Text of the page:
The driver who hit me* last Monday in the self-proclaimed “family friendly” metro Atlanta suburb-city of Dunwoody, Georgia on a residential road was driving a 2015 Lincoln MKX (according to the police report), which is a vehicle that is 67″ high and weighs 4,251 to 4,429 lbs (without people or stuff in it). I am 61″ tall (lower when I am on a road bike), and 56 years old. My bike, noodle, helmet, and I together weigh 147 pounds.
The publicly-available police report includes admission she is the one who honked the horn that you can hear in this video. Plus, she admitted to the police officer who came to her home that she knew she hit me and therefore, after hitting a human being, knowingly did not stop (you can hear me screaming at the top of my lungs in that video).
The damage to her luxury SUV, consistent with an indisputable hit of me, was documented by the police as well.
The fact that I was miraculously able to remain upright no doubt saved my life (you can see how close to going down I came in the slow-mo footage of the point-of-impact below), as there were two other cars behind her (the driver and passenger of one of which served as witnesses and gave statements to the police).
Please note that this person may still be out there driving, and you or your children may encounter her as you are Traveling at the Speed of Bike during the biggest bike boom since the 1970s (see Bikes Are the New Toilet Paper).
Note that the hit-and-run happened almost directly in front of an orthodox synagogue where you would find it hard to ride on a sidewalk on Saturdays, such as to go to the farmers market nearby if you are so inclined as a family, as most congregants walk to services. I was going to say to you to be extra careful, but those words alone will not get you where you need to go safely (and no, you cannot avoid the main roads in Dunwoody if you want to actually go places on your bike because we are not built on a grid. I limit my time on Tilly Mill Road to just a couple of unavoidable blocks before I turn into a super-hilly neighborhood and go “the long way home” every time I come home from that direction).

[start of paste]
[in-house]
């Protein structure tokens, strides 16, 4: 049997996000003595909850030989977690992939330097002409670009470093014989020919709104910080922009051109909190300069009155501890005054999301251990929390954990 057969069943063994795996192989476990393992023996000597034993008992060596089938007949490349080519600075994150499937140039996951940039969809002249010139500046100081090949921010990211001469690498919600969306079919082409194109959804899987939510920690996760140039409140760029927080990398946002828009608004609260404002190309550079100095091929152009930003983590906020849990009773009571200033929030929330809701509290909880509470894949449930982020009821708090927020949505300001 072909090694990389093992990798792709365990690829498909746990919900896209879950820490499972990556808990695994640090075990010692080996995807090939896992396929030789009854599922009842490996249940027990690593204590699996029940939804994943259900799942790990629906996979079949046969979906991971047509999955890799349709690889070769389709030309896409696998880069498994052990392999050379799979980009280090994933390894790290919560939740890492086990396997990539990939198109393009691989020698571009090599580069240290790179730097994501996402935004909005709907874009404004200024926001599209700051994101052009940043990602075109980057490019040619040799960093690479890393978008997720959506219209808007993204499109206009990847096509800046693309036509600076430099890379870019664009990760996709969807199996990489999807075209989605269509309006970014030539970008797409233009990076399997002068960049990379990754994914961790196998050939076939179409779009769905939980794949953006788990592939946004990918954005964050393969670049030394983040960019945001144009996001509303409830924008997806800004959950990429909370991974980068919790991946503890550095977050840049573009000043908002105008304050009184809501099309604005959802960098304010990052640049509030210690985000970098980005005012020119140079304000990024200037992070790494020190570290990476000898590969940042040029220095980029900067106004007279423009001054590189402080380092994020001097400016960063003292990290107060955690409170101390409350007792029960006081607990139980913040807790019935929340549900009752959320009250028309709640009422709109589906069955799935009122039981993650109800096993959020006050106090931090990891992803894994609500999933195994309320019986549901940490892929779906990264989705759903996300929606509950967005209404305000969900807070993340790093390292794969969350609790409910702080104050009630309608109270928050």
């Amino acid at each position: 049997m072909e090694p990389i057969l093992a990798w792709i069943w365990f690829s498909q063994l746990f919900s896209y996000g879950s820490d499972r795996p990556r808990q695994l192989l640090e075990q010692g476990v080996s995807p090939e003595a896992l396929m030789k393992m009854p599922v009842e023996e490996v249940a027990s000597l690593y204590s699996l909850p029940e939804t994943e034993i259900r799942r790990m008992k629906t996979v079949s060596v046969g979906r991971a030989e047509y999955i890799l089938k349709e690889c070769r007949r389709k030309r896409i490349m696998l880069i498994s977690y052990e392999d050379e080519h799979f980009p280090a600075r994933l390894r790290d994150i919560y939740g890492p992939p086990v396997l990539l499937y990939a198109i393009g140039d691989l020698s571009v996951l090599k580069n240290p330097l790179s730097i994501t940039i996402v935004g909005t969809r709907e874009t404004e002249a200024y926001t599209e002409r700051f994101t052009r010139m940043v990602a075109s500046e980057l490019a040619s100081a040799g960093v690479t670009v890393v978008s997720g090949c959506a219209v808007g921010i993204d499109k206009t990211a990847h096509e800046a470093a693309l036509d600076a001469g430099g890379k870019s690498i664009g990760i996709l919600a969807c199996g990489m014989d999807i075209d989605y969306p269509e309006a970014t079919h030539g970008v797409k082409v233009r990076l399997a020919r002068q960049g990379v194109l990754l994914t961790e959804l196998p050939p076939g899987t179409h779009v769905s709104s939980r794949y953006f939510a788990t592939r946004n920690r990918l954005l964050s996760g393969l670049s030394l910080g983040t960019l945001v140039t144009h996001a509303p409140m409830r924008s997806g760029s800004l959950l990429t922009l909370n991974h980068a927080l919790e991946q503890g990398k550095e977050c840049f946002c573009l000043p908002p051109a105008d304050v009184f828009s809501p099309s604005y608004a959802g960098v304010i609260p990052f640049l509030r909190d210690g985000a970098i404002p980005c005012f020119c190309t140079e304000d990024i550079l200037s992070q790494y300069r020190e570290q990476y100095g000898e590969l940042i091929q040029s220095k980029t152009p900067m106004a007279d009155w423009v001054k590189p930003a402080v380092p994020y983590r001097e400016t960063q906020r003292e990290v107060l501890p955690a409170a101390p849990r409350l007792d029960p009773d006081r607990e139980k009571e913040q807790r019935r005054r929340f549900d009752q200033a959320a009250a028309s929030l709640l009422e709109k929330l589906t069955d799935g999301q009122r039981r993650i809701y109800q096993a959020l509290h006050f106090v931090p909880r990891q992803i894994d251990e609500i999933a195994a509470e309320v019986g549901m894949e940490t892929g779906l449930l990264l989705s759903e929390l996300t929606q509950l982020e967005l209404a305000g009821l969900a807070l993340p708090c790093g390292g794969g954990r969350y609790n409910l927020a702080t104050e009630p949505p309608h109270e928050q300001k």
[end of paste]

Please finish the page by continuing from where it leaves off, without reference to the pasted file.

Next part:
I could not have been more careful — and it didn’t matter. All the skills in the world won’t protect any of us from drivers who may be impaired, distracted or intentional in their illegal actions. (They did, however, help me survive**, along with God and/or guardian angels.)
Thank you to the women who have signed up for my free classes, delivered in three formats, the past couple of days. You have reminded me why I do what I do, and renewed my commitment to serve you in whatever way the journey next allows.
In twenty years, this will still be the first time a driver in the first city in the southeastern United States with a Vulnerable Road User Ordinance received a citation for violating it (in addition to a hit-and-run criminal charge and failure-to-give-three-feet lane violation). Does that ordinance have teeth? Will it actually save lives and make our streets safer for all? Does it matter?
* I wasn’t “buzzed,” as I was in a story I included in my book, Traveling at the Speed of Bike. I was hit.
** These would have been my final words, in a video I had recorded less than five minutes prior to the crimes as part of my volunteer participation in a safe driver course that the statewide bike advocacy group, Georgia Bikes, is making with its past president, Joe Seconder, who is now my city councilor: